Squirrels are the true threat to America’s infrastructure
We may worry about hackers taking down the electrical grid, says Eugene K. Chow at The Week, just like we worry about, for example, bikers hitting frail old ladies crossing the street. But both threats are overblown. Like biker-on-old-lady violence, cyberattacks are so rare that they’re notable — we fear them and talk about them precisely because they don’t happen very often. But the true threat lies elsewhere, with more common villains. On the street, of course, it’s cars. In the nation’s electricity infrastructure, it’s squirrels.
Even squirrels are proving to be, well, a squirrelly problem. No one really knows how much damage the rodents do, but it’s certainly more than hackers manage. A cursory analysis in The New York Times found that over a four month span last year, squirrels caused at least 50 power outages across the country — and those were just the ones that made the news. And while no one knows how many people are affected by squirrel-related outages each year, in just two days last June, four squirrel-related incidents left more than 18,000 homes in four different states in the dark. How do squirrels manage such mayhem? They simply chew through wires or scamper over fragile electrical equipment.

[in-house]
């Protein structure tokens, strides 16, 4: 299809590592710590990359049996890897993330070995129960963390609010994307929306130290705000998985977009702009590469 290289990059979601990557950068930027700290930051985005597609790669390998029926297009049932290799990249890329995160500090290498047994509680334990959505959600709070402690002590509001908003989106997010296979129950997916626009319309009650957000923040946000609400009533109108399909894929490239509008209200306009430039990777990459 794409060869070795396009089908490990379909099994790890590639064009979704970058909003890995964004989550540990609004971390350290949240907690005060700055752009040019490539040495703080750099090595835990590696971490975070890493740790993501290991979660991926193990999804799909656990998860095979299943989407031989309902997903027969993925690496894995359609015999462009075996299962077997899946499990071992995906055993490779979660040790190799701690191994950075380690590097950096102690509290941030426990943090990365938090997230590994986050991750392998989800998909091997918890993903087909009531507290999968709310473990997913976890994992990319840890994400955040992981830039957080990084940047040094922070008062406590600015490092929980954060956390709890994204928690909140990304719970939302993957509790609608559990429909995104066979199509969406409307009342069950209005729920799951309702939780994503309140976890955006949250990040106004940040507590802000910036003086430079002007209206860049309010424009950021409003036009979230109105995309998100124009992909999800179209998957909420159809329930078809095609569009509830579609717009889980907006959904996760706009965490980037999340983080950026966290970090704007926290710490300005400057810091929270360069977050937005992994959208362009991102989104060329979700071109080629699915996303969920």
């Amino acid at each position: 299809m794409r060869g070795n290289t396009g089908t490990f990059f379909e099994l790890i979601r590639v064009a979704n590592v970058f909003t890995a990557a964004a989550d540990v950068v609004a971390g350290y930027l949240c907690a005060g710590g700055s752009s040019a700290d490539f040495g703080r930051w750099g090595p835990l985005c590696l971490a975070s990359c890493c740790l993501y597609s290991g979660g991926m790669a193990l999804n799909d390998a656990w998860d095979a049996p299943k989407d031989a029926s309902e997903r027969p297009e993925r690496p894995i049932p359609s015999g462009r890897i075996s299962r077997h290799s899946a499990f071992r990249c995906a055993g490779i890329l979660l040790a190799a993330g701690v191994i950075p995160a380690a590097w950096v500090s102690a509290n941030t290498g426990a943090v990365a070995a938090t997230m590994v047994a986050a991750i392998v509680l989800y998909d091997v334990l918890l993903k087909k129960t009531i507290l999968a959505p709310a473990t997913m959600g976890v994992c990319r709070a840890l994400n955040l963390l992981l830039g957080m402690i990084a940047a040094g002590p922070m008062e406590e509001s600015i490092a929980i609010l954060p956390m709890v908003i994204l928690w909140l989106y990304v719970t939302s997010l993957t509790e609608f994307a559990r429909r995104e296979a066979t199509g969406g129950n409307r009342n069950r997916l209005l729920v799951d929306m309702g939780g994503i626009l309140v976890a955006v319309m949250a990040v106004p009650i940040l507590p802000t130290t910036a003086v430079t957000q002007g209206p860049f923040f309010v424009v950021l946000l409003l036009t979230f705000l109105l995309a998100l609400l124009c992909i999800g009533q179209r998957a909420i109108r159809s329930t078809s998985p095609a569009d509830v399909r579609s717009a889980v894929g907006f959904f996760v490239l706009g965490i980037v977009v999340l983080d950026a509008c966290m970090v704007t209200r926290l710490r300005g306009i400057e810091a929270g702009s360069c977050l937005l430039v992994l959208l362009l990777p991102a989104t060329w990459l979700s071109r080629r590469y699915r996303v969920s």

Of course, it’s possible that the hackers have hacked the squirrels and are controlling their sharp little teeth from Romania. In this day and age, you can never be sure.
Forget hackers: Squirrels are a bigger threat to America's power grid, The Week.
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